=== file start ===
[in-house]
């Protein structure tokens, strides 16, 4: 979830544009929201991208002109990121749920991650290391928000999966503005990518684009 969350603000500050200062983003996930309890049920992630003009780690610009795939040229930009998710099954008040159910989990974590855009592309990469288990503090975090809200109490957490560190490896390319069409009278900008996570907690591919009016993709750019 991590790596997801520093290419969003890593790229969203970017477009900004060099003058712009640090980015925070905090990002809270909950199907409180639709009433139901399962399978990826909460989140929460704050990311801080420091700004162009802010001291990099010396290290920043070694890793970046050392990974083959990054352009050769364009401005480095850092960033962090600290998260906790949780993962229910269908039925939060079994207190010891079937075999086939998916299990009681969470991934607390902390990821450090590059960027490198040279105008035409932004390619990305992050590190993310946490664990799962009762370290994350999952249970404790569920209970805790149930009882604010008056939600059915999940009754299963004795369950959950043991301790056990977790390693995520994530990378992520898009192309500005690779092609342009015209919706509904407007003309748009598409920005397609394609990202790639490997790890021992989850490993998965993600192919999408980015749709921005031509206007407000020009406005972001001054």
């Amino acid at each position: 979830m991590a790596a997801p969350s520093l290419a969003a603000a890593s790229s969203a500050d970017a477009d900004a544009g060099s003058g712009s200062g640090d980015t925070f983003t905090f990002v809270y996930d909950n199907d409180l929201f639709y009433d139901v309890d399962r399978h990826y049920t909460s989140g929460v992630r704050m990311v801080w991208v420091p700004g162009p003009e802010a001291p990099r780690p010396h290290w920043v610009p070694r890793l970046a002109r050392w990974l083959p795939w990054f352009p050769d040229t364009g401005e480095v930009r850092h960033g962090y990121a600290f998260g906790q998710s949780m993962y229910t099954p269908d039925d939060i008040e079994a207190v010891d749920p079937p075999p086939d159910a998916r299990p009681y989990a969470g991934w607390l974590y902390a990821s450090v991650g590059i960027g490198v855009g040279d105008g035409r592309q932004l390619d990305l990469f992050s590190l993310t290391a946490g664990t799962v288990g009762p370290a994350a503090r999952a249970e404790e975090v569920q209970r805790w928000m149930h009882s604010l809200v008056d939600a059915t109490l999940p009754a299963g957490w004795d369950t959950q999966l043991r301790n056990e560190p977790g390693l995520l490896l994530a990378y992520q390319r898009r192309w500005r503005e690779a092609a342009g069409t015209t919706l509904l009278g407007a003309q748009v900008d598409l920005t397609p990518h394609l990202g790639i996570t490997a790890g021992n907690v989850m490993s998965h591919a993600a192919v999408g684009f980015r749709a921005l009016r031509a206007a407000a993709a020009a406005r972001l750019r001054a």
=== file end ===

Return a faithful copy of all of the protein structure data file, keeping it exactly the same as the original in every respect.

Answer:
[in-house]
């Protein structure tokens, strides 16, 4: 979830544009929201991208002109990121749920991650290391928000999966503005990518684009 969350603000500050200062983003996930309890049920992630003009780690610009795939040229930009998710099954008040159910989990974590855009592309990469288990503090975090809200109490957490560190490896390319069409009278900008996570907690591919009016993709750019 991590790596997801520093290419969003890593790229969203970017477009900004060099003058712009640090980015925070905090990002809270909950199907409180639709009433139901399962399978990826909460989140929460704050990311801080420091700004162009802010001291990099010396290290920043070694890793970046050392990974083959990054352009050769364009401005480095850092960033962090600290998260906790949780993962229910269908039925939060079994207190010891079937075999086939998916299990009681969470991934607390902390990821450090590059960027490198040279105008035409932004390619990305992050590190993310946490664990799962009762370290994350999952249970404790569920209970805790149930009882604010008056939600059915999940009754299963004795369950959950043991301790056990977790390693995520994530990378992520898009192309500005690779092609342009015209919706509904407007003309748009598409920005397609394609990202790639490997790890021992989850490993998965993600192919999408980015749709921005031509206007407000020009406005972001001054």
């Amino acid at each position: 979830m991590a790596a997801p969350s520093l290419a969003a603000a890593s790229s969203a500050d970017a477009d900004a544009g060099s003058g712009s200062g640090d980015t925070f983003t905090f990002v809270y996930d909950n199907d409180l929201f639709y009433d139901v309890d399962r399978h990826y049920t909460s989140g929460v992630r704050m990311v801080w991208v420091p700004g162009p003009e802010a001291p990099r780690p010396h290290w920043v610009p070694r890793l970046a002109r050392w990974l083959p795939w990054f352009p050769d040229t364009g401005e480095v930009r850092h960033g962090y990121a600290f998260g906790q998710s949780m993962y229910t099954p269908d039925d939060i008040e079994a207190v010891d749920p079937p075999p086939d159910a998916r299990p009681y989990a969470g991934w607390l974590y902390a990821s450090v991650g590059i960027g490198v855009g040279d105008g035409r592309q932004l390619d990305l990469f992050s590190l993310t290391a946490g664990t799962v288990g009762p370290a994350a503090r999952a249970e404790e975090v569920q209970r805790w928000m149930h009882s604010l809200v008056d939600a059915t109490l999940p009754a299963g957490w004795d369950t959950q999966l043991r301790n056990e560190p977790g390693l995520l490896l994530a990378y992520q390319r898009r192309w500005r503005e690779a092609a342009g069409t015209t919706l509904l009278g407007a003309q748009v900008d598409l920005t397609p990518h394609l990202g790639i996570t490997a790890g021992n907690v989850m490993s998965h591919a993600a192919v999408g684009f980015r749709a921005l009016r031509a206007a407000a993709a020009a406005r972001l750019r001054a």